Saturday, June 29, 2013
Webster U incoming freshman Le Quang Liem is the 10th World Blitz Champ
Chess hero Liem joins sport's all-time greats
VietNamNet Bridge – On June 10, Vietnamese grand master Le Quang Liem became the tenth World Blitz Chess champion.
Standing ovation: Le Quang Liem is joined by dignitaries, fans and officials on stage to celebrate his June 10 success at the World Blitz Chess championship, where he became the tenth player to win the coveted trophy.
All winners are legends of world chess. They include Levon Aronian of Armenia, Magnus Carlsen of Norway and twice champion Alexander Grischuk of Russia.
Liem, despite several lesser titles, including becoming International Grandmaster at the age of 14, has never been in the top 20.
He is the first title holder from Viet Nam and second from Asia after Viswanathan Anand of India who won in 2000.
The victory of the Vietnamese was not only a surprise for chess fans but also the master himself.
Last month, at the Ugra Chess Academy in Khanty-Mansiysk, Liem fought against 60 rivals from 18 countries to win the title.
Face off: Le Quang Liem looks studious as he goes head-to-head with a Malaysian opponent at the recent championships where he managed to come out on top.
"You know, this result was a big surprise for me. When I was coming here I did not even think about victory. There are lots of strong chess players who are famous all over the world. I just wanted to see what will happen and who will become the champion," said Liem afterwards.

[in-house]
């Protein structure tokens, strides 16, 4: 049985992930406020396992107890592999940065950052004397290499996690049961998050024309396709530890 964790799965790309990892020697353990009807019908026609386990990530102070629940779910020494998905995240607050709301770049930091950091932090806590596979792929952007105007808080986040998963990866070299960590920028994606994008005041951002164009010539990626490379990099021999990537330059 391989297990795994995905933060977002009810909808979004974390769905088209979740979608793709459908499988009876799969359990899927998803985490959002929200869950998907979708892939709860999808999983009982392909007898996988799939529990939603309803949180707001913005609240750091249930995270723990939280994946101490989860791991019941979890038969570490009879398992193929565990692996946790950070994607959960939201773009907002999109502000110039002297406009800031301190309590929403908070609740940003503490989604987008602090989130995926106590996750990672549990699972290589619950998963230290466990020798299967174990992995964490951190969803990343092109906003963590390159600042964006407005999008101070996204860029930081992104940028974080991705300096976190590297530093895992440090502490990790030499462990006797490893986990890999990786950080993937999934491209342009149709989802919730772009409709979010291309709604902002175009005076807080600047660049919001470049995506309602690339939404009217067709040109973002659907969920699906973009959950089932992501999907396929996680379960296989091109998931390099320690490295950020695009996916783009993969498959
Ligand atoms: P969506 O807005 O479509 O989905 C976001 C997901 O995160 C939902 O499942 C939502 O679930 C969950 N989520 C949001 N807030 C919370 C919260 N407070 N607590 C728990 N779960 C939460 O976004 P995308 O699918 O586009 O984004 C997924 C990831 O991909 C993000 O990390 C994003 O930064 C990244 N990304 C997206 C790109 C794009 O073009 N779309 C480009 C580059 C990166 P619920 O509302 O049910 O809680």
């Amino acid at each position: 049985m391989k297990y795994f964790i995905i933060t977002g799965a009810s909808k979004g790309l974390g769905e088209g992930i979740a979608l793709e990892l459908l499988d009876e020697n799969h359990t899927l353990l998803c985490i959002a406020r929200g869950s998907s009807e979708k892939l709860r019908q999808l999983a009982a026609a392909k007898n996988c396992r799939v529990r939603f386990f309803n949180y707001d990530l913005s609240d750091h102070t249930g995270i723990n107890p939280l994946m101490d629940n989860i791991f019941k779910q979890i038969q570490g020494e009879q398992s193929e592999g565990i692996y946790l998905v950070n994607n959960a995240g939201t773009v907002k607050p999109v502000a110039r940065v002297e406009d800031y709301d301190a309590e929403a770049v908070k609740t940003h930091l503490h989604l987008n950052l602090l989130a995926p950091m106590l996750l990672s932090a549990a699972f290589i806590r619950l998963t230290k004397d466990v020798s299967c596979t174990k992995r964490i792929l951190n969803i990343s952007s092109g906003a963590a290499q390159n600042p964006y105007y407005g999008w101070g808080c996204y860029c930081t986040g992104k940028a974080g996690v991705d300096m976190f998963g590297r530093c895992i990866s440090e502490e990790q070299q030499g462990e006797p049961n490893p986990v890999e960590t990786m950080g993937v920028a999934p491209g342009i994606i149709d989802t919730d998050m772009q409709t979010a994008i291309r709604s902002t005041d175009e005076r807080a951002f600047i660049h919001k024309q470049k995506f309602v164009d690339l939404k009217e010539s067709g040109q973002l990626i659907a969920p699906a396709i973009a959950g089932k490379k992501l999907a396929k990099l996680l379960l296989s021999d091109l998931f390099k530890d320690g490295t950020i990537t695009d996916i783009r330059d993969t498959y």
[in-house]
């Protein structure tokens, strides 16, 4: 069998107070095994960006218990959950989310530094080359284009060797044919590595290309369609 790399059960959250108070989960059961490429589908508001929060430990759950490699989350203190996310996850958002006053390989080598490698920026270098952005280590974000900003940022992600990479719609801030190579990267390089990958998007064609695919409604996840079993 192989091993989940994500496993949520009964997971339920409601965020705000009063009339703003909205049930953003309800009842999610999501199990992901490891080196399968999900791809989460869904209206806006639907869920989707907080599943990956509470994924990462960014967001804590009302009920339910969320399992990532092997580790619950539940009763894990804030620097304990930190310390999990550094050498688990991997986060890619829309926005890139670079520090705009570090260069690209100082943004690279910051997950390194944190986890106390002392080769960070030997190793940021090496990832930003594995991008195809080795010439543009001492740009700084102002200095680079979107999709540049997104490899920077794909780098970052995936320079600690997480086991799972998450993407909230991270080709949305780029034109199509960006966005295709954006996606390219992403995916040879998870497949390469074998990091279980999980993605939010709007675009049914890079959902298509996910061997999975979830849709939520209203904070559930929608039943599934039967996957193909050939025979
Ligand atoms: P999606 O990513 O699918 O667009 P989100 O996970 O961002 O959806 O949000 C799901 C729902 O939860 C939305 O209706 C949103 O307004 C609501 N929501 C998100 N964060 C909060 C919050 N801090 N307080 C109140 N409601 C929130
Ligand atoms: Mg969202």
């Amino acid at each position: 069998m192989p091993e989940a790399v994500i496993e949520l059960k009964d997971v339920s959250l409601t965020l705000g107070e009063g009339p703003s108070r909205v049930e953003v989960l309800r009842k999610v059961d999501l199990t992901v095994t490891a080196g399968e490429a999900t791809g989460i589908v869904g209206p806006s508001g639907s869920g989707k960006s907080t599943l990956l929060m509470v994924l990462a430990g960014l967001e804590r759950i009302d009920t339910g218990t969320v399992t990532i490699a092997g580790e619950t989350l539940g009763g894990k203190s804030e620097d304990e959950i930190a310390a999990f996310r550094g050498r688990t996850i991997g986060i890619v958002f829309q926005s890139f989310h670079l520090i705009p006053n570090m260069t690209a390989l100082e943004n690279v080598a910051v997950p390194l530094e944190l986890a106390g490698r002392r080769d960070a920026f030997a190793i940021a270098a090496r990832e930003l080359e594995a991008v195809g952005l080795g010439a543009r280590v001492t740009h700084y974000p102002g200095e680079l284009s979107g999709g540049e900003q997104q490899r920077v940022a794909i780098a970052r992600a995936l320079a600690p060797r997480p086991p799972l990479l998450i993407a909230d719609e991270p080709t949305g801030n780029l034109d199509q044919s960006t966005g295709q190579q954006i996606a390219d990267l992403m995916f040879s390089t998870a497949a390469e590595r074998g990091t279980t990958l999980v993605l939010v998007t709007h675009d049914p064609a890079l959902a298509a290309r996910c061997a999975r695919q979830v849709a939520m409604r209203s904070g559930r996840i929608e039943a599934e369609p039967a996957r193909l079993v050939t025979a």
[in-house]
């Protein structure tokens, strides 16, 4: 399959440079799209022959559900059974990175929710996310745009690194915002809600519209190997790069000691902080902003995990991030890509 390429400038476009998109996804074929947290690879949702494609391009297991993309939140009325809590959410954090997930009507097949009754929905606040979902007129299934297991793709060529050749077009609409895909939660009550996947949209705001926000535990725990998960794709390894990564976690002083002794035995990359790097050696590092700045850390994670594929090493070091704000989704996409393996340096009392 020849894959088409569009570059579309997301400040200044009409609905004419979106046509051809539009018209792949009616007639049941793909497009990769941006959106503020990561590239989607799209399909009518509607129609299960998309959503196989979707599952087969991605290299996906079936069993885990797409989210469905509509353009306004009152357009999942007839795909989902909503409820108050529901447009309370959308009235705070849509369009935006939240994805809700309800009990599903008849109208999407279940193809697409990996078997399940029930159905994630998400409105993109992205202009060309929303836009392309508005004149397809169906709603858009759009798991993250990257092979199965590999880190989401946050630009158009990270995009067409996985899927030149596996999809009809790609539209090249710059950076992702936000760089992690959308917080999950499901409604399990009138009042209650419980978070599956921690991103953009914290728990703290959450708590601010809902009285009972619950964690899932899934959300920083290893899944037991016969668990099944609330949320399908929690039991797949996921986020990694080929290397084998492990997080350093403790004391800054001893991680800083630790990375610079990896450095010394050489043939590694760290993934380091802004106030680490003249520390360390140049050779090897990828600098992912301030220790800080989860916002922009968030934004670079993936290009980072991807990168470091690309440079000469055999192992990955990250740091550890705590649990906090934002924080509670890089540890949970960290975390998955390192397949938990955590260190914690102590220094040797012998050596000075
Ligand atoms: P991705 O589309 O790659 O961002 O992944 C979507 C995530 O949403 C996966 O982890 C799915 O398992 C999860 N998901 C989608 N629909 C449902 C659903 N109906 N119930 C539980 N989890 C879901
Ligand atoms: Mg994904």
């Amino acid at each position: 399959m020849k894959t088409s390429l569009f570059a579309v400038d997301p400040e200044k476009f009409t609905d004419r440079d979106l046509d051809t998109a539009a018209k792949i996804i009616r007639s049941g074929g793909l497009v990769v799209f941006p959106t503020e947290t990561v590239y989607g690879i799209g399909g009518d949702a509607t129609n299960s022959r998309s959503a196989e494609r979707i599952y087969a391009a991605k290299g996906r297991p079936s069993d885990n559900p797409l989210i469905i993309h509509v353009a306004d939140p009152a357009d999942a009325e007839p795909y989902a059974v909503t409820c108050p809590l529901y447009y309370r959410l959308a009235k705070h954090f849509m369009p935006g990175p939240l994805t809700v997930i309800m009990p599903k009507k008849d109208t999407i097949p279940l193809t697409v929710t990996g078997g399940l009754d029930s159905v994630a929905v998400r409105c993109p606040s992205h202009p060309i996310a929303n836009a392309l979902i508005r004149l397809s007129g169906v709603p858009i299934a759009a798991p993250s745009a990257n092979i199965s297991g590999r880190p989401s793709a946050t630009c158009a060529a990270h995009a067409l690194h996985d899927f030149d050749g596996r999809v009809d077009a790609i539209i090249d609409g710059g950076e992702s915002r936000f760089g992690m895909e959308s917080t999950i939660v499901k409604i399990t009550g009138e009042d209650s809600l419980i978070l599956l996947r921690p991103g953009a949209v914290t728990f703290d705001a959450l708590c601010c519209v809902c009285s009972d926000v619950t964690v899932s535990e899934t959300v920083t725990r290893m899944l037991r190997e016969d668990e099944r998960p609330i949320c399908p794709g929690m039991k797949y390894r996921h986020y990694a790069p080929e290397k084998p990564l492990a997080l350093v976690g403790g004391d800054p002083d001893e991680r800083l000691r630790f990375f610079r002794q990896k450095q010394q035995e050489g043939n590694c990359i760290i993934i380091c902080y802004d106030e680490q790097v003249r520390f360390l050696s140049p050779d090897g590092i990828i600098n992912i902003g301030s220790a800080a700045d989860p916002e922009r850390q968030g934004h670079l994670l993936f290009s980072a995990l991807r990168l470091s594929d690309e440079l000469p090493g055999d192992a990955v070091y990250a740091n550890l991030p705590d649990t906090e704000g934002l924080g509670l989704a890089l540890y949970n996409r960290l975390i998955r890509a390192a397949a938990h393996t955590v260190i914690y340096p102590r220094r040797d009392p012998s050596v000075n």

"In 2012 when I played in the Aeroflot tournament, I played badly though I was fifth on the starting list. And on the final list I was not even in the first 50 players," he said.
"Today, I did not play very well but with each game I improved. By the end of the day, I started to play more confidently, making less mistakes."
The road to gold for the newlycrowned master was not easy.
The tournament followed the Swiss pairings system, and consisted of 15 double rounds. The time control was three minutes and two seconds increment.
Russian grandmaster Ian Nepomniachtchi and Liem were leading with 12 points out of 16 games after the first day. But the distance to the nearest competitor, Ukraine's Ruslan Ponomariov, was only half a point, while the chasing group were very close.
Liem was the leader at the beginning of the second day when opponents played 14 matches. However, before the last round, Ponomariov and Liem shared the same points of 19.5, with Ponomariov ranking higher because of a better sub-index.